are all ocular harpsichords ultimately doomed to failure?

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In Close Encounters of the Third Kind (1977), Steven Spielberg uses a hand-sign system for teaching music to deaf children—devised by Zoltán Kodály in the early part of the twentieth century—as an analogy for the way in which man might communicate with a superior alien intelligence. In the visually stunning color-music sequence at the film’s climax, Lacombe (played by the French director François Truffaut) uses a large electric color synthesizer to play Kodály’s code to the visiting spaceship that hovers over him. For Spielberg, we are the deaf children who need to be tutored by a higher power. As one of the actors says when the first contact with aliens occurs: “It’s the first day of school, guys!”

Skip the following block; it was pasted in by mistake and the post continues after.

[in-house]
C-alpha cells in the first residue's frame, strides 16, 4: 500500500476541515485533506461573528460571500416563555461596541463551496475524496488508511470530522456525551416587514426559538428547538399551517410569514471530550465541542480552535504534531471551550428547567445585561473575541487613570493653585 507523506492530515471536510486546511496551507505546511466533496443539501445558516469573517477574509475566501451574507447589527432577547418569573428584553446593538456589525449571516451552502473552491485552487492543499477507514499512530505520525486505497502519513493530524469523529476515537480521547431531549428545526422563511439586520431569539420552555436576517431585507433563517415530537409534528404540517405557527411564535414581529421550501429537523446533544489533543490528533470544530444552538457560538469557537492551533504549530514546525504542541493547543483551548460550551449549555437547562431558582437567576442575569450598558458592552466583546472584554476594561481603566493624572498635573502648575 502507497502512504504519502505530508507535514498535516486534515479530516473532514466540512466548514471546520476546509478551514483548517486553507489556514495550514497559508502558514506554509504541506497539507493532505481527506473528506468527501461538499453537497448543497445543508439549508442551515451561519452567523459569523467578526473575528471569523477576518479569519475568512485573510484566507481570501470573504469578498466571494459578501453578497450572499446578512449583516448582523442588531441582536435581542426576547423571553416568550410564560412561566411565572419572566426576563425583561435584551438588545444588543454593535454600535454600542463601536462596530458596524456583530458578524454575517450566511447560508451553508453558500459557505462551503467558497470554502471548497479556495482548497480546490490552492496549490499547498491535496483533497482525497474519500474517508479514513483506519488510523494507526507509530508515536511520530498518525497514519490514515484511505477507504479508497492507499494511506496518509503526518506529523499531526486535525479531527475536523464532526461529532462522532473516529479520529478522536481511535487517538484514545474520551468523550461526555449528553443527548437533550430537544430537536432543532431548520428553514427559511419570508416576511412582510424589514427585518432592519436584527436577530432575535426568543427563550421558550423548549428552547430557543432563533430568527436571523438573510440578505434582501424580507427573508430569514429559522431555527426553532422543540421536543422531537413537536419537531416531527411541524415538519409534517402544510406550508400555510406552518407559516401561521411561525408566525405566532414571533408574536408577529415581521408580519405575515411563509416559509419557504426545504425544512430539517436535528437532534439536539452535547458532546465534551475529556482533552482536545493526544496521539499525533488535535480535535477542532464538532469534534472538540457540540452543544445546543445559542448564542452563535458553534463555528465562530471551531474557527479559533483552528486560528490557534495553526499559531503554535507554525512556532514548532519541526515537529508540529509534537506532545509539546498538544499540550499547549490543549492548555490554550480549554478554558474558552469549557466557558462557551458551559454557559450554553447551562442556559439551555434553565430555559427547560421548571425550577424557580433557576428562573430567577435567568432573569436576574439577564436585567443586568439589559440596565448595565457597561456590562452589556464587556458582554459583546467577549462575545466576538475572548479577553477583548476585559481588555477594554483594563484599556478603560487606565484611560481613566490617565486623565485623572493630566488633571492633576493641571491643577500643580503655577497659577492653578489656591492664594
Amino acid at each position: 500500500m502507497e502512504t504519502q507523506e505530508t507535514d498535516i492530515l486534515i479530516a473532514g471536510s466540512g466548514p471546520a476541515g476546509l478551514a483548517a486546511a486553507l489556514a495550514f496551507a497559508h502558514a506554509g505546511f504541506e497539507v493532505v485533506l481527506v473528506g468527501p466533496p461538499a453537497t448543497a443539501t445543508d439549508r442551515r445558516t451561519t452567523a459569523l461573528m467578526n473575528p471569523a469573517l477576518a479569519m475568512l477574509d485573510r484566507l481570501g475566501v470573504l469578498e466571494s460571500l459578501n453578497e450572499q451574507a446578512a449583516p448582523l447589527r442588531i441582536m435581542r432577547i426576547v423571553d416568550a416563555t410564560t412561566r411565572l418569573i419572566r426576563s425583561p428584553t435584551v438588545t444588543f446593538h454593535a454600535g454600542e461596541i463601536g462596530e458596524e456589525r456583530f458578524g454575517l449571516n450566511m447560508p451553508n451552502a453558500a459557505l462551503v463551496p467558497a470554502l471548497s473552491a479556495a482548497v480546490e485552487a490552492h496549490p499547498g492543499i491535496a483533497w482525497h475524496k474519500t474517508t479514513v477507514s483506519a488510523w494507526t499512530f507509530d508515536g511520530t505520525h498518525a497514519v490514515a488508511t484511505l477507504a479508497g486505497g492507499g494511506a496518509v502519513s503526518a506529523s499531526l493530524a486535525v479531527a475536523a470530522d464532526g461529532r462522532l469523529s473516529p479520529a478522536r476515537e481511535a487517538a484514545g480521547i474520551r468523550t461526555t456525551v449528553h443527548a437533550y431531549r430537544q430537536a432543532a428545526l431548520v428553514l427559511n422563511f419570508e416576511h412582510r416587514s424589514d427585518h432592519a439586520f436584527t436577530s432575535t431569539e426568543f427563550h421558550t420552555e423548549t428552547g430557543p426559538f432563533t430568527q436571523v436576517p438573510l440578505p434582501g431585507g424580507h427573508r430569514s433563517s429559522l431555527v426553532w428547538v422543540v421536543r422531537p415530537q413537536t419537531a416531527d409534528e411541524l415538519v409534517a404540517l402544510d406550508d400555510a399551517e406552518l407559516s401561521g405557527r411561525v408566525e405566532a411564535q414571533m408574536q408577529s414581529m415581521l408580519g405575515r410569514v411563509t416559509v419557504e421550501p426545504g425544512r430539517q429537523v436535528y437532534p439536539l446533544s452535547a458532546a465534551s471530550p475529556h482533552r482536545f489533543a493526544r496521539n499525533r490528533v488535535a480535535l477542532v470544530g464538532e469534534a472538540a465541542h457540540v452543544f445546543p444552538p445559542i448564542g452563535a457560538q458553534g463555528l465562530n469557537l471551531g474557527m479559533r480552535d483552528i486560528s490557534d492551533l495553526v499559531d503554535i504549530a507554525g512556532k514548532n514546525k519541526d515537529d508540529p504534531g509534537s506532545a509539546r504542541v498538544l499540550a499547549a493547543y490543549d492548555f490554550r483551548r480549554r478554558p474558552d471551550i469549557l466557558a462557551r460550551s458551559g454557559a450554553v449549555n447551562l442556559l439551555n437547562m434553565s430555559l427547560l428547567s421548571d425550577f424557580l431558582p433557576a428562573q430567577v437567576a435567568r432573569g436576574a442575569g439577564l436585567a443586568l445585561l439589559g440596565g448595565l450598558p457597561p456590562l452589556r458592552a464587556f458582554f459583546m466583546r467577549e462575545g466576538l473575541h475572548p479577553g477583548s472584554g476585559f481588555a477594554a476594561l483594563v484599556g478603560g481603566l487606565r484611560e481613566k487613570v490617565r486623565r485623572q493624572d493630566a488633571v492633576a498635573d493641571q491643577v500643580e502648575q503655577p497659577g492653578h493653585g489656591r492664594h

Initially the communication between man and alien is tentative and awkward, and at one point a deep bass note from the alien ship blasts out the window of a control tower. However, in a short while the color-music dialogue has developed into a wonderful symphony of light and sound; the colored patterns flash rhythmically from the spaceship and are answered by a large multi-panelled screen behind the synthesizer.

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